As Forrest Gump explores the life of the titular character, he finds himself in the midst of some of the biggest historical events of the 1960s and ’70s, but how accurate are the film’s portrayals? Forrest Gump premiered in 1994 to intense critical acclaim, eventually winning the Academy Award for Best Picture and Best Actor for Tom Hanks. Though a cultural phenomenon at the time, Forrest Gump has continued to polarize audiences as some believe it a hollow ode to Baby Boomers and glorification of the 20th century, while others see it as a compelling tale of division and passion in American history.
Forrest Gump tells the story of a simple-minded man from Alabama with extraordinary talents and a kind heart throughout the latter half of the 20th century. As Forrest (Tom Hanks) navigates life on his own and the world around him, his one constant is his love for Jenny (Robin Wright). Forrest goes on to play football at the University of Alabama, fight in the Vietnam War, meet multiple presidents and found BubbaGump Shrimp. Though he never truly ends up with Jenny, she reveals they have a son, and after her death, he will be the way she remains with Forrest.
Forrest is essentially a neutral tour guide through the second half of the 20th century, comedically involved in some of the most controversial and notable historical events without having a solid opinion about their politics. While Jenny becomes actively involved or a victim to some of the significant phenomena, Forrest is taken along for the ride with little agency or awareness of their importance. While Forrest Gump uses real historical events as a way to introduce Forrest and his acquaintances as products of America’s turbulent narrative, many of the factual occurrences were adjusted to account for Forrest’s inclusion and dramatic effect.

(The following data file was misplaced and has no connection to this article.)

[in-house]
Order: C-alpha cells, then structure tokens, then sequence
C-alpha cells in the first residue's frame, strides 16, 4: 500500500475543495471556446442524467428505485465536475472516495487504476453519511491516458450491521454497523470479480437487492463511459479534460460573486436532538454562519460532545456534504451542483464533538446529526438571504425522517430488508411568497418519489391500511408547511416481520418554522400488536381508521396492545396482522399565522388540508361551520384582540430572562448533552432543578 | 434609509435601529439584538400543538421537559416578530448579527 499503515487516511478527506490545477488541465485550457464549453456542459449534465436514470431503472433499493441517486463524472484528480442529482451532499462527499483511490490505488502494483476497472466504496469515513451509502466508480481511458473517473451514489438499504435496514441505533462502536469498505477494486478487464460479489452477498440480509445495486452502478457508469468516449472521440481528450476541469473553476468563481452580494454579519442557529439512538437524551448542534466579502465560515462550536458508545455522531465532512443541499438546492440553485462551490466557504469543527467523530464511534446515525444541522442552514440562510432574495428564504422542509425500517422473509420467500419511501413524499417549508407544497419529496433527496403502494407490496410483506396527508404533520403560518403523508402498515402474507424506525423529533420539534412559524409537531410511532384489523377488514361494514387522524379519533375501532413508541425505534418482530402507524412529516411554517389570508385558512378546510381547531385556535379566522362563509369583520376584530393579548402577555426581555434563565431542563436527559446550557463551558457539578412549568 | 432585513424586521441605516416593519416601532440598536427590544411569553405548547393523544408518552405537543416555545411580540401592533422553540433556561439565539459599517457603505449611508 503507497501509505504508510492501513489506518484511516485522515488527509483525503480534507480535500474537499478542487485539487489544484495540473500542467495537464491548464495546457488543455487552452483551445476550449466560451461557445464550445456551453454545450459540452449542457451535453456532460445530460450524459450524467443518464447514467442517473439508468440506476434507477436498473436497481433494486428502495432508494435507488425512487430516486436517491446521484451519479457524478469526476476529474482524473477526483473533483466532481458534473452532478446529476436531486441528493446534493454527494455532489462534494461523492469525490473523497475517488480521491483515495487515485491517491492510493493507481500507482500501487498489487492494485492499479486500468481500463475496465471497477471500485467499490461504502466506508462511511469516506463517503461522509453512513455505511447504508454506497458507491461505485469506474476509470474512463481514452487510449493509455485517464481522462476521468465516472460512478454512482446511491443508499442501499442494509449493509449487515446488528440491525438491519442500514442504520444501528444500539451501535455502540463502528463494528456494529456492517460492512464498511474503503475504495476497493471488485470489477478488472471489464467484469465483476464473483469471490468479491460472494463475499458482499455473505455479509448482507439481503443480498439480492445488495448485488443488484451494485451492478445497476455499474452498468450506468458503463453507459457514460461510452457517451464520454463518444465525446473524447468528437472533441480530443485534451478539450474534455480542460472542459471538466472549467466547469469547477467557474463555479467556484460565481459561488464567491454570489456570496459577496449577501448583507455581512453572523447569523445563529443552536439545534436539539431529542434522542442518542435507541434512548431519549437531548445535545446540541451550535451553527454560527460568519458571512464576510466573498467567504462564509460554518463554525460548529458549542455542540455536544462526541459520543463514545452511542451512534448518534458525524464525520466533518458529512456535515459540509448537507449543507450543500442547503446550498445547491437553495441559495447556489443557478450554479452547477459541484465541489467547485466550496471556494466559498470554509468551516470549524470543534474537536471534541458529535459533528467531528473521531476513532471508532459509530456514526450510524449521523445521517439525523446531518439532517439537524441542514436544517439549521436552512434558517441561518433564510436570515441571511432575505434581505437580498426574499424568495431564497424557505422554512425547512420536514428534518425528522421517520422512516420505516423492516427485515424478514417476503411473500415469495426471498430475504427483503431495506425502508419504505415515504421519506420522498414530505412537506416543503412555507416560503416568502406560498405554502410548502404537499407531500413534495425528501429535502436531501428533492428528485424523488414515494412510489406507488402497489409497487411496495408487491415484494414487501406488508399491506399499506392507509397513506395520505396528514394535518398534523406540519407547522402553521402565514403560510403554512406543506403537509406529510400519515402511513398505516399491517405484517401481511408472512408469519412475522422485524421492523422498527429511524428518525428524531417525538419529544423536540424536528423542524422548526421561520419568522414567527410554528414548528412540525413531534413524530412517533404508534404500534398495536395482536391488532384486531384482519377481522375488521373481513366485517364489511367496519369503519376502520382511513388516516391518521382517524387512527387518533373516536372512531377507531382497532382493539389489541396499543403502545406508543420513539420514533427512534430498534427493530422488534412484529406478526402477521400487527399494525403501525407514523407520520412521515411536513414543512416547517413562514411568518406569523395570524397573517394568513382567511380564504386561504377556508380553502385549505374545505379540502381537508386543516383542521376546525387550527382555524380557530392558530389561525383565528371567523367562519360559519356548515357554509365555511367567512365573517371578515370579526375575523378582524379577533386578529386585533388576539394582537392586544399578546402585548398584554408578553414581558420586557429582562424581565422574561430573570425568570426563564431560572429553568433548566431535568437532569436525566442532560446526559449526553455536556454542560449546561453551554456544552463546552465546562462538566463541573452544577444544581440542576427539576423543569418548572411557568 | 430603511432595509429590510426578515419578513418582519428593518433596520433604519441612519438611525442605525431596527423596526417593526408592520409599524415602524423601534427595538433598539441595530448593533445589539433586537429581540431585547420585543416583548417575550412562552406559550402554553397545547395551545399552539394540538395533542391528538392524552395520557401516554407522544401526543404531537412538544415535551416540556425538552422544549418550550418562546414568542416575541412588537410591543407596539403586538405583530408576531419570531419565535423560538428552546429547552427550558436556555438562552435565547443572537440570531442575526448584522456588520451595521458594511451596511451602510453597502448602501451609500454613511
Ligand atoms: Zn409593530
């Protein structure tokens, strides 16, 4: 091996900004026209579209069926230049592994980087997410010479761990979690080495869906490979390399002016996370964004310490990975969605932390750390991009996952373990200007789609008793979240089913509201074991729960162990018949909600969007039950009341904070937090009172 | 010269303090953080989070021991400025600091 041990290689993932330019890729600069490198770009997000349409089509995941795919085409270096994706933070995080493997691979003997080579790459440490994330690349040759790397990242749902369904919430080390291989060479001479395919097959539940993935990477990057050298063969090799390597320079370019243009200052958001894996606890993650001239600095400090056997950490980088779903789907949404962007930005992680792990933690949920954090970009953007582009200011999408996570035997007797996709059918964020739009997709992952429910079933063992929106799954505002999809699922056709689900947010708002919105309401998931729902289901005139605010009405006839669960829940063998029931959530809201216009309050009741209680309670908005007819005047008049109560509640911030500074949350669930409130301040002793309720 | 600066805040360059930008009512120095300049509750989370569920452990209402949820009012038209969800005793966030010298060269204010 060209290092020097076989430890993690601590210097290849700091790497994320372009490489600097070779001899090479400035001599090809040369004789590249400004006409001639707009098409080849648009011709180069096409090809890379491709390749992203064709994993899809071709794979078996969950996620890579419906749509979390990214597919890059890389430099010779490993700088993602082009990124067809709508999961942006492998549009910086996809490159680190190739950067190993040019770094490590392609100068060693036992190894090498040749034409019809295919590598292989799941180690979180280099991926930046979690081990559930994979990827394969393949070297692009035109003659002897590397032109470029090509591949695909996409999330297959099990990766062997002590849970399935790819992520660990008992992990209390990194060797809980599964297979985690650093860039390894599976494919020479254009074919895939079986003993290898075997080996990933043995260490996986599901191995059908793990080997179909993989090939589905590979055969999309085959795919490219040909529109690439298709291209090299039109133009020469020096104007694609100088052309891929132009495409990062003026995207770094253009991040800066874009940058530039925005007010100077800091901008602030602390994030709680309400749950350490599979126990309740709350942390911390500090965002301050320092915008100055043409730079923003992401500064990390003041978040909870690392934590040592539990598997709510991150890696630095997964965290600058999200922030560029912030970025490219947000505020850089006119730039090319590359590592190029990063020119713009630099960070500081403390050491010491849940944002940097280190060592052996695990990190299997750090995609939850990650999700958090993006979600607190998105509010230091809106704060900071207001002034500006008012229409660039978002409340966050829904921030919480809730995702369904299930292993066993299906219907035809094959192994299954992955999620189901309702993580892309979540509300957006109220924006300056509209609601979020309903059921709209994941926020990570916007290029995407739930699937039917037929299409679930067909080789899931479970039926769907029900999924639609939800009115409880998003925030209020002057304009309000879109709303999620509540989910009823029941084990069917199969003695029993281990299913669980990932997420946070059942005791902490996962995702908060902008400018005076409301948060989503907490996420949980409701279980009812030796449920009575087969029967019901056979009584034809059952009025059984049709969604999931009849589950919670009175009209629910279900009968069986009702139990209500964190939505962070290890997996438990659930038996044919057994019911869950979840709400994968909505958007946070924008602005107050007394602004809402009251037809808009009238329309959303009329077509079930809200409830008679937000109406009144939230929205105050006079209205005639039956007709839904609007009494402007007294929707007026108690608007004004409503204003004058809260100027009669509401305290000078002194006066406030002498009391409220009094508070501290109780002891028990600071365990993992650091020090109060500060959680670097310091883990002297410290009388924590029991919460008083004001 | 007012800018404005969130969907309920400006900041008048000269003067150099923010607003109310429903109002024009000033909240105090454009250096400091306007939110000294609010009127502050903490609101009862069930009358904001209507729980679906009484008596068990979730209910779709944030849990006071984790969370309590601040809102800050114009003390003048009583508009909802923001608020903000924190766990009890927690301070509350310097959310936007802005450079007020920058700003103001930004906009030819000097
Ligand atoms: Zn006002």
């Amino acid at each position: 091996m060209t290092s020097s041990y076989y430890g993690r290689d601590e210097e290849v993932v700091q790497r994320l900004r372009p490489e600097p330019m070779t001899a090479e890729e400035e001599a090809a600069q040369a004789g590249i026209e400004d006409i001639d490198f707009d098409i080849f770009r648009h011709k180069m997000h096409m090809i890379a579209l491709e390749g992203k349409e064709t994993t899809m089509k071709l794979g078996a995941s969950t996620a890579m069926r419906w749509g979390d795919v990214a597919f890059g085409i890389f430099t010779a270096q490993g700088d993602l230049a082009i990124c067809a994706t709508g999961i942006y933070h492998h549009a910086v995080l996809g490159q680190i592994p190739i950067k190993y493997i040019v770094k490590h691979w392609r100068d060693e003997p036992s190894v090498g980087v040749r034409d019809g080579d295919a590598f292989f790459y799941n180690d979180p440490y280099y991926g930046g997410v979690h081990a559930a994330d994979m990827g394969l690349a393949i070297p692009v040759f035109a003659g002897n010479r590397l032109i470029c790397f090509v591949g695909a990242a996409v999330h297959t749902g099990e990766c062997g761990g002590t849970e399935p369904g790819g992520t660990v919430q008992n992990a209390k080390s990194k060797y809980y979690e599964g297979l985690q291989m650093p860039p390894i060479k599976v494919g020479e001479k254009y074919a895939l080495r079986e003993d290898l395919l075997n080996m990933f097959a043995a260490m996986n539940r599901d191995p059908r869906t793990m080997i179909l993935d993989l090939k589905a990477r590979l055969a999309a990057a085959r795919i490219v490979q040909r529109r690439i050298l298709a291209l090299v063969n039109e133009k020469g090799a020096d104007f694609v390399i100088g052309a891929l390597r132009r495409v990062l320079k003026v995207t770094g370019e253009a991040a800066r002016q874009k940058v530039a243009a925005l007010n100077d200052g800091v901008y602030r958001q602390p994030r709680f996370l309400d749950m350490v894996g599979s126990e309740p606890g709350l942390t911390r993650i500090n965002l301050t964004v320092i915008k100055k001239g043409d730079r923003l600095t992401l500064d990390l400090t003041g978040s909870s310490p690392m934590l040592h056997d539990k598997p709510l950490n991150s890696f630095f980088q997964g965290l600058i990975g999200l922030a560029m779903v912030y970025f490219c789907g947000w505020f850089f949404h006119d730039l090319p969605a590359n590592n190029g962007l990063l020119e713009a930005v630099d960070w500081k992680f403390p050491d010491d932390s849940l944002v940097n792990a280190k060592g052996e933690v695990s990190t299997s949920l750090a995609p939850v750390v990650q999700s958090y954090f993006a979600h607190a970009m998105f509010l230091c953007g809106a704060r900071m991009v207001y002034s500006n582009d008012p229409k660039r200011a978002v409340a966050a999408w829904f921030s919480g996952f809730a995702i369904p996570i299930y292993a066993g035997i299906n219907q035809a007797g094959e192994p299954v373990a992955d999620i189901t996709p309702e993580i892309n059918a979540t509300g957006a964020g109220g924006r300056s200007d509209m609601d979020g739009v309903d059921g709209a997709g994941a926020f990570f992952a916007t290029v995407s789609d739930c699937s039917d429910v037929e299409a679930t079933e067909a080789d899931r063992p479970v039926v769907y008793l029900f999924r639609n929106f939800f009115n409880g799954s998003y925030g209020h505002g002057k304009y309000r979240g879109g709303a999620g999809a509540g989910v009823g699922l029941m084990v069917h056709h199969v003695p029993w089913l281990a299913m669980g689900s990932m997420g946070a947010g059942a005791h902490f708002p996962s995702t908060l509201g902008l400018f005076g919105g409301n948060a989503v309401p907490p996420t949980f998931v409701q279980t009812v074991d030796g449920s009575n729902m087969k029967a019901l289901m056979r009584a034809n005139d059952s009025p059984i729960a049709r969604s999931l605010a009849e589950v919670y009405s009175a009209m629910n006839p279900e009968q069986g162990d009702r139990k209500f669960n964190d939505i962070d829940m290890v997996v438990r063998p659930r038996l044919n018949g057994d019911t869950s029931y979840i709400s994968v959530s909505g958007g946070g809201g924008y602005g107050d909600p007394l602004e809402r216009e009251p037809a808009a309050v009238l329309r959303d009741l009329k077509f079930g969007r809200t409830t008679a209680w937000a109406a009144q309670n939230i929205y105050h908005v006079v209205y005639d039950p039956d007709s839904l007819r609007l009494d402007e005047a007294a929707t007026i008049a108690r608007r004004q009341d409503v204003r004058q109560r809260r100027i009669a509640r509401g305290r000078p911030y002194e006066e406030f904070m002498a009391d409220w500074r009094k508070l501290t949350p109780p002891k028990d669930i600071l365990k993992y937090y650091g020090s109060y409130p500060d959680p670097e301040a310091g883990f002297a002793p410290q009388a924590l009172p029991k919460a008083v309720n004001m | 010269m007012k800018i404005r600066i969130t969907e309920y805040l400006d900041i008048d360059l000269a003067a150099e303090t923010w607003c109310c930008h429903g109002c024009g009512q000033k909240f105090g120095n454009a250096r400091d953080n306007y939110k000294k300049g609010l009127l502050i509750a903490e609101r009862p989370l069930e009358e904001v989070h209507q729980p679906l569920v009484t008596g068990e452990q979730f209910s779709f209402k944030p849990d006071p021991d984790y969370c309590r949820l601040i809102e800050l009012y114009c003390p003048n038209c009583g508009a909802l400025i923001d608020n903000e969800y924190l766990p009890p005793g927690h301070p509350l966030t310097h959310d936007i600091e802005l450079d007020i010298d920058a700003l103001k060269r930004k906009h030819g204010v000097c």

Elvis’ Dance Moves
When Forrest is still a child, a pre-fame Elvis Presley comes to stay at his house. One day, Forrest starts dancing while Elvis is playing guitar and singing in his room. The dance moves Forrest just so happens to be performing are the hip-swinging moves that would become Elvis’ signatures. Forrest Gump‘s Elvis also sings a rough version of what would become his major hit “Hound Dog.” A bit later Forrest and his mother see Elvis performing the song and dance on TV, to which Forrest’s mother is mortified.